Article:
INDIANAPOLIS (AP) - Indiana’s Republican Gov. Mike Pence is stoking talk of
a White House bid in 2016, with increasing trips out of state and the
high-profile rollout of a health insurance plan he is calling an alternative
Pence has been saying for months that he is “listening” to national
conservatives interested in seeing him make a presidential bid. Meanwhile,
he has been out meeting with influential Republicans and conservatives.
He opened the week mingling with potential donors in New York City, speaking
at “The New York Meeting,” a monthly gathering of conservative-thought
leaders organized by Mallory Factor. Factor, an independent banker and
political pundit, built his name in the last decade connecting Republicans
with high-dollar donors.
And the governor will be in Washington at the start of next week, pitching
his proposal to expand health insurance coverage for low-income Indiana
residents at the American Enterprise Institute, an influential conservative
But he has been demur about his ambitions. When asked at Factor’s New York
talk if he would run for the White House, Pence ducked the question - as he
has many times in the past few years.
“Any time I’m mentioned or talked to about the highest office in the land is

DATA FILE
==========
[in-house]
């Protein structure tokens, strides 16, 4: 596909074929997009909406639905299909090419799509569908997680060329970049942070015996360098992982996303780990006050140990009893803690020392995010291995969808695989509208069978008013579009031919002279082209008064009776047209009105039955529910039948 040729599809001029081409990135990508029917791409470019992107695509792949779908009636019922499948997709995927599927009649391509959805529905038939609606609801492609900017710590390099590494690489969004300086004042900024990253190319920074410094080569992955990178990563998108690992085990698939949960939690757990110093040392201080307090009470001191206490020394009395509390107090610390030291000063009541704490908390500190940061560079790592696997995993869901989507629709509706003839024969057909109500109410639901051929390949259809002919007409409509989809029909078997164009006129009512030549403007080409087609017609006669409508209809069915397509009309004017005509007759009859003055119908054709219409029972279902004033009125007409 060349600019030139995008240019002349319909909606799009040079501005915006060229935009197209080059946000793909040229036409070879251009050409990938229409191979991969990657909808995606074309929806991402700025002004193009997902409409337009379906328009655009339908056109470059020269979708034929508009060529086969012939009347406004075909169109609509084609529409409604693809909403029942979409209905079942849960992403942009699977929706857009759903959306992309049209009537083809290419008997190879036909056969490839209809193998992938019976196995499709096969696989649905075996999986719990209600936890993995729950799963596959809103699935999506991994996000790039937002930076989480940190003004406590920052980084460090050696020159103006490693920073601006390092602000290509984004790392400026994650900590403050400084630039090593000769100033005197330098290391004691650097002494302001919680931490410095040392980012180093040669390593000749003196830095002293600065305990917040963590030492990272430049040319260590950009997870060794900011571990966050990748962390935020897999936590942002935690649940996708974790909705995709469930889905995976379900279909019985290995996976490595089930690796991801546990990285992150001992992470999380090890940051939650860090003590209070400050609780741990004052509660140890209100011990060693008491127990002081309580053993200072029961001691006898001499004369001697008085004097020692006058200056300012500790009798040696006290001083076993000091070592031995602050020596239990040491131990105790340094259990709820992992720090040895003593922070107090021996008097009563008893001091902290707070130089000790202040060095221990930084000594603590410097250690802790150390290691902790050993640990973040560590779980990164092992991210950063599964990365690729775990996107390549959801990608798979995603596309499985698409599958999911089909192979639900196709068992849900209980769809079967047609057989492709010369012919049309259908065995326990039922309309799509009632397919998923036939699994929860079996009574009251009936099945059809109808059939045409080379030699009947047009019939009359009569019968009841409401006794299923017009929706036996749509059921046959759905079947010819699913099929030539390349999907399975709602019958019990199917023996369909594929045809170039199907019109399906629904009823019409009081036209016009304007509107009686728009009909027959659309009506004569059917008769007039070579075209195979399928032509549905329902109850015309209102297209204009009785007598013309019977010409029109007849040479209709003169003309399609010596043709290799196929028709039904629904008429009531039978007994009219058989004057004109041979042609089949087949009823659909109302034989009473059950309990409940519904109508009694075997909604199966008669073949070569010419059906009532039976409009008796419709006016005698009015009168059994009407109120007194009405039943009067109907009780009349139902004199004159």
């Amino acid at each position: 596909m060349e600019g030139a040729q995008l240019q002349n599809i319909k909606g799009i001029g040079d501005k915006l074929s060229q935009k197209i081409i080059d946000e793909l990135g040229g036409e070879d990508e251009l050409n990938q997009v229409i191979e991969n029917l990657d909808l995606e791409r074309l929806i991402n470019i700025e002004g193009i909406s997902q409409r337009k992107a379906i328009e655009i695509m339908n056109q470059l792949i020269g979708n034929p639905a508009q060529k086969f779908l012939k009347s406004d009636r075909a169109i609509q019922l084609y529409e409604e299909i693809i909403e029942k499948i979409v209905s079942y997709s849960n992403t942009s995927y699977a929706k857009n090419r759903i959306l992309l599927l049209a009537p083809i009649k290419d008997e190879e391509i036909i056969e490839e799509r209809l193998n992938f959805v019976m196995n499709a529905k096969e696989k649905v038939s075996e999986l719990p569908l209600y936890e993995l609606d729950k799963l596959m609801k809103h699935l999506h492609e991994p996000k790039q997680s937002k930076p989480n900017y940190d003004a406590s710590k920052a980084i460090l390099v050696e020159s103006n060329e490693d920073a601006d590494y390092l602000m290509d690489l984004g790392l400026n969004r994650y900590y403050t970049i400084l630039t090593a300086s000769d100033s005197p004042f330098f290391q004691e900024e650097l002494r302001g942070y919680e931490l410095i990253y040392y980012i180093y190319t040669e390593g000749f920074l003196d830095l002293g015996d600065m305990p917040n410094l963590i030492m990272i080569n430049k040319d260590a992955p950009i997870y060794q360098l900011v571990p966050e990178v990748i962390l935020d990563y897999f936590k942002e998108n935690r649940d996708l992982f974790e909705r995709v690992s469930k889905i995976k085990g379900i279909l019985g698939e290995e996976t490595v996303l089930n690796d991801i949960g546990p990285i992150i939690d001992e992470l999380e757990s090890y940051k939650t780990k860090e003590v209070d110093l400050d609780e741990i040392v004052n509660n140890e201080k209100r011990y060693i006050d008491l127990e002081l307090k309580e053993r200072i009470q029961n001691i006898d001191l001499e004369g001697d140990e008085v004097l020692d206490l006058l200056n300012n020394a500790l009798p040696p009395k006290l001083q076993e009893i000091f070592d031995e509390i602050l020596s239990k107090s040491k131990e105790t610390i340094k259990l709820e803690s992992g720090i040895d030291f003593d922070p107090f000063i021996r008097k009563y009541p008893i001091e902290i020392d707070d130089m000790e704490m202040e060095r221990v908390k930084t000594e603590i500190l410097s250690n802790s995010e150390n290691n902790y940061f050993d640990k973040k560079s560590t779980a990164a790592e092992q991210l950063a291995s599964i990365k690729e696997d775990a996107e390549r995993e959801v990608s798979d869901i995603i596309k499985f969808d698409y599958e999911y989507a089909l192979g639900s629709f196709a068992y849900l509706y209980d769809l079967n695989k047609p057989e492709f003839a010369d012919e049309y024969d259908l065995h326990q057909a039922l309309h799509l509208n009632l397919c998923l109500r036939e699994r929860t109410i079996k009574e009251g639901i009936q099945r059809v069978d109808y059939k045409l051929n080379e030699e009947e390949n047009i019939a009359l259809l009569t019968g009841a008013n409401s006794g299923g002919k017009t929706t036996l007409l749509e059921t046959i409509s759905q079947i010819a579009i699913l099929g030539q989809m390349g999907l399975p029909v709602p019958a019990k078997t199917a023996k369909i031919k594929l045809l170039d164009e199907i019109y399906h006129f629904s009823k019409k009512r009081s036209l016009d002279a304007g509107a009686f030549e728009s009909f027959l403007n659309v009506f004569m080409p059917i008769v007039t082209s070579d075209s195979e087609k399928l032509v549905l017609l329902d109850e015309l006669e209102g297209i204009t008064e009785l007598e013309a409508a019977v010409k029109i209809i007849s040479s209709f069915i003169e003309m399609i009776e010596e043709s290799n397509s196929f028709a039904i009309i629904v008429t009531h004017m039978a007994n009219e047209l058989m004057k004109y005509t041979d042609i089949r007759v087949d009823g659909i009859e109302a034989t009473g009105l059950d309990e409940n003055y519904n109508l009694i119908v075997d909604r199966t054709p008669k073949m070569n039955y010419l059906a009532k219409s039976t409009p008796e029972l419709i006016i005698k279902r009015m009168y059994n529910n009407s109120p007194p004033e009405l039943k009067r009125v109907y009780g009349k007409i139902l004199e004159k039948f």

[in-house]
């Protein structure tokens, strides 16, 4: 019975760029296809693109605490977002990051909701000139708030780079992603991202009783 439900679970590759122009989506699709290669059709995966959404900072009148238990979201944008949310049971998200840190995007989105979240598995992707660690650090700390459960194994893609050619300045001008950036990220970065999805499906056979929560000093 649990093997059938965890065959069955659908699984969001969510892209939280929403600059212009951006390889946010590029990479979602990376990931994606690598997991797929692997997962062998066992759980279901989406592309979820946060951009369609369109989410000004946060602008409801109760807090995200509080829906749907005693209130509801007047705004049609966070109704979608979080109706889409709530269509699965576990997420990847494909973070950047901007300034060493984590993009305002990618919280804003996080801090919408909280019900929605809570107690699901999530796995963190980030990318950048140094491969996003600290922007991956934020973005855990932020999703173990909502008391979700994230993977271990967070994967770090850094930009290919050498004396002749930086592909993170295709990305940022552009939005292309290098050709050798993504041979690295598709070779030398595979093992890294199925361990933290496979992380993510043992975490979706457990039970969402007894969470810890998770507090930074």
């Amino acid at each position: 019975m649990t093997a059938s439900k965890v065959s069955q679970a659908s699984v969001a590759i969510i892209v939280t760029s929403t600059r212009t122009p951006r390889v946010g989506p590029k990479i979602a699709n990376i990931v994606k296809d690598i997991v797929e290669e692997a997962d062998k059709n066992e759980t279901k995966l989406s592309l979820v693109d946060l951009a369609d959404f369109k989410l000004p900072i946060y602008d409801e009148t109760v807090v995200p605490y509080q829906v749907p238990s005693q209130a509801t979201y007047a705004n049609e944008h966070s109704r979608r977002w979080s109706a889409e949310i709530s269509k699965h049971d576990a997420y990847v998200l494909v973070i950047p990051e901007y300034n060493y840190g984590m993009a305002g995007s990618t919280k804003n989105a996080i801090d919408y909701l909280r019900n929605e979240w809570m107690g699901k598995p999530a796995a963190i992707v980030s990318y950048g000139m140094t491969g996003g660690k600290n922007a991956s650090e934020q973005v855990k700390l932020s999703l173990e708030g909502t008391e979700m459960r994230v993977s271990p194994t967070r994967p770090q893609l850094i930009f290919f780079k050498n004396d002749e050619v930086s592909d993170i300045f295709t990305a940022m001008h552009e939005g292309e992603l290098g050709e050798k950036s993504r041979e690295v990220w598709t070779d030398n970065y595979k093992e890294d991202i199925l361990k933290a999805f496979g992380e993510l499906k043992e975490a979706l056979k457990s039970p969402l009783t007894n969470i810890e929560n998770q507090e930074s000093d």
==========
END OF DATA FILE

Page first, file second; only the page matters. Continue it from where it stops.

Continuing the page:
deeply humbling, deeply humbling to me and my family, but my focus is
Indiana,” he said.
The governor’s work for Indiana occasionally raises national and even
international questions. Earlier this month, Pence used an economic trade
mission to Germany to take an odd step for a sitting governor and criticized
President Barack Obama’s handling of the situation in Ukraine. He also
called for the resumed construction of a European missile defense shield.
His staff explained his interest in foreign policy by citing his extensive
service on the U.S. House Committee on Foreign Affairs while serving in
The fundraising activity comes amid a flurry of Republican Party appearances
for Pence. He headlined the Wisconsin Republican Party’s annual convention
earlier this month and is scheduled to speak at the Alabama Republican
Party’s convention next month.
Decisions are still a long way off for any would-be contender. Former
Secretary of State Hillary Clinton continues to dominate a speculative field
for Democrats, while the Republican field is well-populated with
possibilities, from establishment favorites including former Florida Gov.
Jeb Bush to tea party fighters like U.S. Sen. Rand Paul of Kentucky and U.S.
Sen. Ted Cruz of Texas.
That means Pence would enter the race amid a long list of viable
Republicans, but he could find a way to victory if the field stayed wide
open and clear of a front-runner, said Darrell West, vice president and
director of Governance Studies at the Brookings Institution, a
Washington-based think tank.
“He’s testing the waters,” West said. “He would be on a long short-list.
He’s not at the very top of the list, but the top of the list doesn’t look
so strong at this point.”
If he decided to enter the race, Pence would come in with a strong
fundraising network built from his time in Washington and Republican
moneymen in Indiana who helped try to entice former Indiana Gov. Mitch
Daniels to run in 2012. Pence’s name was thrown in the mix for the 2012 race
as well, but he opted against a run at that point, as many observers pointed
out his strong legislative resume, but lack of executive experience.